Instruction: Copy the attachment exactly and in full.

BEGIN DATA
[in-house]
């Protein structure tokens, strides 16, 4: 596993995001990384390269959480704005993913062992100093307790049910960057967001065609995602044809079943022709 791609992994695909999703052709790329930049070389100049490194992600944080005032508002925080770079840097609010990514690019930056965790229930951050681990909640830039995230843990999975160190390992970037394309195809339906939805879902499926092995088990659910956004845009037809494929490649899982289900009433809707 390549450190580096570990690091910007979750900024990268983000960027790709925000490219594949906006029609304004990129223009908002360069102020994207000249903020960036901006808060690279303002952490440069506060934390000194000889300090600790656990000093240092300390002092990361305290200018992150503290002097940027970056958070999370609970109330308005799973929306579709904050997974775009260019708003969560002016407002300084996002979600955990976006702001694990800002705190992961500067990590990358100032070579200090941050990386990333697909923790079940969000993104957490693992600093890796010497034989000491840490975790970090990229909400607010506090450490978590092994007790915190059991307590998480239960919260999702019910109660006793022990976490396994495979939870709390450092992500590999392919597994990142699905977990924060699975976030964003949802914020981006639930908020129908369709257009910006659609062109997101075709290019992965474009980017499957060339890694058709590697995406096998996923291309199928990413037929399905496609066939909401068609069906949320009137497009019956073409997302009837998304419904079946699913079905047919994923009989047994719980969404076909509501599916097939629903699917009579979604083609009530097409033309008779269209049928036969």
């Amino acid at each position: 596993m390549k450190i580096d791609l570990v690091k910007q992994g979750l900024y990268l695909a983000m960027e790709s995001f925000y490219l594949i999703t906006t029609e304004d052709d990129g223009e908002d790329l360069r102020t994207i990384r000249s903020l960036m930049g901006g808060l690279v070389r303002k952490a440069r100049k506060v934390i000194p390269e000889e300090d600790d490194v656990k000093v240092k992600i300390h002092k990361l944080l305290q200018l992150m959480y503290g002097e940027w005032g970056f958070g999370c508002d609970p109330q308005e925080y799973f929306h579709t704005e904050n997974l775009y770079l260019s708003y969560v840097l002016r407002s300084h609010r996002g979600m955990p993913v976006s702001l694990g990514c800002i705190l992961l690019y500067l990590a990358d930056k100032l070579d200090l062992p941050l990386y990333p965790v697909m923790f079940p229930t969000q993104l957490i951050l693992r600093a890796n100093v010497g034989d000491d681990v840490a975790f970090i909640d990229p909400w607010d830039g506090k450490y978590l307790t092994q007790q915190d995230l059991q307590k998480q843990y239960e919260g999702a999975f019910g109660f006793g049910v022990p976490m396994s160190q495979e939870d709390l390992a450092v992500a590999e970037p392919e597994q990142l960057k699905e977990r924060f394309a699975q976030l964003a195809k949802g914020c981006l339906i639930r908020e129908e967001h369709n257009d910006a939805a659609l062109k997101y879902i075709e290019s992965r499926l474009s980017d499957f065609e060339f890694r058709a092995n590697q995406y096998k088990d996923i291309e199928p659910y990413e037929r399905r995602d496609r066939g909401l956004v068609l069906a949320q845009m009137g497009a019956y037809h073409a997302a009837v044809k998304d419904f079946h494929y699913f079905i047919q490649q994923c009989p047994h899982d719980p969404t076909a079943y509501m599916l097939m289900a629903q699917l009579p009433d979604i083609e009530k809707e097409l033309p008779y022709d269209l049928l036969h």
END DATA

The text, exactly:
[in-house]
């Protein structure tokens, strides 16, 4: 596993995001990384390269959480704005993913062992100093307790049910960057967001065609995602044809079943022709 791609992994695909999703052709790329930049070389100049490194992600944080005032508002925080770079840097609010990514690019930056965790229930951050681990909640830039995230843990999975160190390992970037394309195809339906939805879902499926092995088990659910956004845009037809494929490649899982289900009433809707 390549450190580096570990690091910007979750900024990268983000960027790709925000490219594949906006029609304004990129223009908002360069102020994207000249903020960036901006808060690279303002952490440069506060934390000194000889300090600790656990000093240092300390002092990361305290200018992150503290002097940027970056958070999370609970109330308005799973929306579709904050997974775009260019708003969560002016407002300084996002979600955990976006702001694990800002705190992961500067990590990358100032070579200090941050990386990333697909923790079940969000993104957490693992600093890796010497034989000491840490975790970090990229909400607010506090450490978590092994007790915190059991307590998480239960919260999702019910109660006793022990976490396994495979939870709390450092992500590999392919597994990142699905977990924060699975976030964003949802914020981006639930908020129908369709257009910006659609062109997101075709290019992965474009980017499957060339890694058709590697995406096998996923291309199928990413037929399905496609066939909401068609069906949320009137497009019956073409997302009837998304419904079946699913079905047919994923009989047994719980969404076909509501599916097939629903699917009579979604083609009530097409033309008779269209049928036969």
């Amino acid at each position: 596993m390549k450190i580096d791609l570990v690091k910007q992994g979750l900024y990268l695909a983000m960027e790709s995001f925000y490219l594949i999703t906006t029609e304004d052709d990129g223009e908002d790329l360069r102020t994207i990384r000249s903020l960036m930049g901006g808060l690279v070389r303002k952490a440069r100049k506060v934390i000194p390269e000889e300090d600790d490194v656990k000093v240092k992600i300390h002092k990361l944080l305290q200018l992150m959480y503290g002097e940027w005032g970056f958070g999370c508002d609970p109330q308005e925080y799973f929306h579709t704005e904050n997974l775009y770079l260019s708003y969560v840097l002016r407002s300084h609010r996002g979600m955990p993913v976006s702001l694990g990514c800002i705190l992961l690019y500067l990590a990358d930056k100032l070579d200090l062992p941050l990386y990333p965790v697909m923790f079940p229930t969000q993104l957490i951050l693992r600093a890796n100093v010497g034989d000491d681990v840490a975790f970090i909640d990229p909400w607010d830039g506090k450490y978590l307790t092994q007790q915190d995230l059991q307590k998480q843990y239960e919260g999702a999975f019910g109660f006793g049910v022990p976490m396994s160190q495979e939870d709390l390992a450092v992500a590999e970037p392919e597994q990142l960057k699905e977990r924060f394309a699975q976030l964003a195809k949802g914020c981006l339906i639930r908020e129908e967001h369709n257009d910006a939805a659609l062109k997101y879902i075709e290019s992965r499926l474009s980017d499957f065609e060339f890694r058709a092995n590697q995406y096998k088990d996923i291309e199928p659910y990413e037929r399905r995602d496609r066939g909401l956004v068609l069906a949320q845009m009137g497009a019956y037809h073409a997302a009837v044809k998304d419904f079946h494929y699913f079905i047919q490649q994923c009989p047994h899982d719980p969404t076909a079943y509501m599916l097939m289900a629903q699917l009579p009433d979604i083609e009530k809707e097409l033309p008779y022709d269209l049928l036969h």